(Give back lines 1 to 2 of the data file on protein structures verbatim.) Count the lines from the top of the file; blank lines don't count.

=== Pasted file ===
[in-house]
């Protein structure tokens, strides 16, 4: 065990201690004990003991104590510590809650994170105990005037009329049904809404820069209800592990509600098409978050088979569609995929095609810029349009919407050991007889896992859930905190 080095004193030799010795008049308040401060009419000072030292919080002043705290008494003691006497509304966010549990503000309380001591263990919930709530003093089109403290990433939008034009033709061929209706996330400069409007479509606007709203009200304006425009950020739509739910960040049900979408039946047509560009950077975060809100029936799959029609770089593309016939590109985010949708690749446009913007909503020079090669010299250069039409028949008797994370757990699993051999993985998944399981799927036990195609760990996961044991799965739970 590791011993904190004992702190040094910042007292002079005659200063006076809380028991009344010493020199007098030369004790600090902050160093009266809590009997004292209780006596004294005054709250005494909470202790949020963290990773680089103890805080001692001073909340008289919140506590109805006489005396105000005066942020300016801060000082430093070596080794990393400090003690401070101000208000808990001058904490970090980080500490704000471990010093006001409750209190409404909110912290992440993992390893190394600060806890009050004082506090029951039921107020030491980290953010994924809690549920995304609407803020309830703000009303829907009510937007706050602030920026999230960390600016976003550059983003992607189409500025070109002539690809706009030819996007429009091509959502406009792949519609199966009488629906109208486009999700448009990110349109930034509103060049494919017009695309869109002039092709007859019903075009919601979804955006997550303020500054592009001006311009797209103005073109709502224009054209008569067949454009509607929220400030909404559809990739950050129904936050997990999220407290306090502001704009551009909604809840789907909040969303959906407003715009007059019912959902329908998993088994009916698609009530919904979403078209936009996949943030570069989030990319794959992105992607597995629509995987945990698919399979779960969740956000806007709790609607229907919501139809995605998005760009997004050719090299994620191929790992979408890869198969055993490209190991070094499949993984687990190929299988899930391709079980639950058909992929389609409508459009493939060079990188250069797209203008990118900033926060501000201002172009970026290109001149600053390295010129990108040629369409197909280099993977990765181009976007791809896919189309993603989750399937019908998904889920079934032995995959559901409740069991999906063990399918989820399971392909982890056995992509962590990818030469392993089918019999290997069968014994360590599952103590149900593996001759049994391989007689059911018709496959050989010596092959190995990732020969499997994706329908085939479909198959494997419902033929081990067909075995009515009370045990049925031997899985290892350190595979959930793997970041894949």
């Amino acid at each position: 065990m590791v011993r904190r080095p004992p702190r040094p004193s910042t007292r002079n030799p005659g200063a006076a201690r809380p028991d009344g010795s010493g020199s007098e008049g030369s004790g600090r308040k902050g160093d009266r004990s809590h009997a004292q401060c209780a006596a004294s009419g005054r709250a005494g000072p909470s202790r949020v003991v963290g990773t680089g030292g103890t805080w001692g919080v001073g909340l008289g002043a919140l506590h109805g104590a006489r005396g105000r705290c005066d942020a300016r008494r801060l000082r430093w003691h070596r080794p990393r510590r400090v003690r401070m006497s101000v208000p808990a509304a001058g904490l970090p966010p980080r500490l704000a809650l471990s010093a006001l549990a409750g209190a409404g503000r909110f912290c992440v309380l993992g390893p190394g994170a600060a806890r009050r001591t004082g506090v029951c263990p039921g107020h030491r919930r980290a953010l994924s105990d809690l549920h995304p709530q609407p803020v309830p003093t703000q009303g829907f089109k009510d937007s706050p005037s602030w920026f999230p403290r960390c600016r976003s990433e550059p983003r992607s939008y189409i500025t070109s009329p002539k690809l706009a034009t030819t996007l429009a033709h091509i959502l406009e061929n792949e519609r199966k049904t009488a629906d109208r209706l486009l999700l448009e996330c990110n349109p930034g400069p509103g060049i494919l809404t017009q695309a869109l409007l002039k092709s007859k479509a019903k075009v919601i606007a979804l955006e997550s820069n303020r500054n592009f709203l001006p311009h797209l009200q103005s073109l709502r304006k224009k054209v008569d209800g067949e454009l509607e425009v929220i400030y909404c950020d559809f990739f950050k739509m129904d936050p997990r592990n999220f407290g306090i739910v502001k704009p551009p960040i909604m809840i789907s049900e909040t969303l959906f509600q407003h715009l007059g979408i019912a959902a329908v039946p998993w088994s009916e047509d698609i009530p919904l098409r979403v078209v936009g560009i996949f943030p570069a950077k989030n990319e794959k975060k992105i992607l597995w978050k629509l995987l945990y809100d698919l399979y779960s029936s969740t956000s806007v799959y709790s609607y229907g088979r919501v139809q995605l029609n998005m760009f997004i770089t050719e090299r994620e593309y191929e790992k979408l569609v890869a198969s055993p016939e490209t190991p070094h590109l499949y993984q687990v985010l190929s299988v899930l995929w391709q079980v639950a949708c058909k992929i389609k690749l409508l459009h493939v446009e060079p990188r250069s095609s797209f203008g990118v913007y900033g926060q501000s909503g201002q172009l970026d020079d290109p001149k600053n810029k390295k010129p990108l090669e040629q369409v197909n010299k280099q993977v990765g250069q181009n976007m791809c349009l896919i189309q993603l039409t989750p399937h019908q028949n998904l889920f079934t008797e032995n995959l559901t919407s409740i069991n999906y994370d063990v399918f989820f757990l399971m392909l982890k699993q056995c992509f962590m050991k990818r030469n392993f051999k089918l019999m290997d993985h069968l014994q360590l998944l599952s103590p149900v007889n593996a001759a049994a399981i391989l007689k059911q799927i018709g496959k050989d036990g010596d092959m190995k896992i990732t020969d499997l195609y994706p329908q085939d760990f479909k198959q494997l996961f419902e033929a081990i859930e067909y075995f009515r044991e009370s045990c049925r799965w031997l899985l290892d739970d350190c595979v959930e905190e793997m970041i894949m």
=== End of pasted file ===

[in-house]
């Protein structure tokens, strides 16, 4: 065990201690004990003991104590510590809650994170105990005037009329049904809404820069209800592990509600098409978050088979569609995929095609810029349009919407050991007889896992859930905190 080095004193030799010795008049308040401060009419000072030292919080002043705290008494003691006497509304966010549990503000309380001591263990919930709530003093089109403290990433939008034009033709061929209706996330400069409007479509606007709203009200304006425009950020739509739910960040049900979408039946047509560009950077975060809100029936799959029609770089593309016939590109985010949708690749446009913007909503020079090669010299250069039409028949008797994370757990699993051999993985998944399981799927036990195609760990996961044991799965739970 590791011993904190004992702190040094910042007292002079005659200063006076809380028991009344010493020199007098030369004790600090902050160093009266809590009997004292209780006596004294005054709250005494909470202790949020963290990773680089103890805080001692001073909340008289919140506590109805006489005396105000005066942020300016801060000082430093070596080794990393400090003690401070101000208000808990001058904490970090980080500490704000471990010093006001409750209190409404909110912290992440993992390893190394600060806890009050004082506090029951039921107020030491980290953010994924809690549920995304609407803020309830703000009303829907009510937007706050602030920026999230960390600016976003550059983003992607189409500025070109002539690809706009030819996007429009091509959502406009792949519609199966009488629906109208486009999700448009990110349109930034509103060049494919017009695309869109002039092709007859019903075009919601979804955006997550303020500054592009001006311009797209103005073109709502224009054209008569067949454009509607929220400030909404559809990739950050129904936050997990999220407290306090502001704009551009909604809840789907909040969303959906407003715009007059019912959902329908998993088994009916698609009530919904979403078209936009996949943030570069989030990319794959992105992607597995629509995987945990698919399979779960969740956000806007709790609607229907919501139809995605998005760009997004050719090299994620191929790992979408890869198969055993490209190991070094499949993984687990190929299988899930391709079980639950058909992929389609409508459009493939060079990188250069797209203008990118900033926060501000201002172009970026290109001149600053390295010129990108040629369409197909280099993977990765181009976007791809896919189309993603989750399937019908998904889920079934032995995959559901409740069991999906063990399918989820399971392909982890056995992509962590990818030469392993089918019999290997069968014994360590599952103590149900593996001759049994391989007689059911018709496959050989010596092959190995990732020969499997994706329908085939479909198959494997419902033929081990067909075995009515009370045990049925031997899985290892350190595979959930793997970041894949």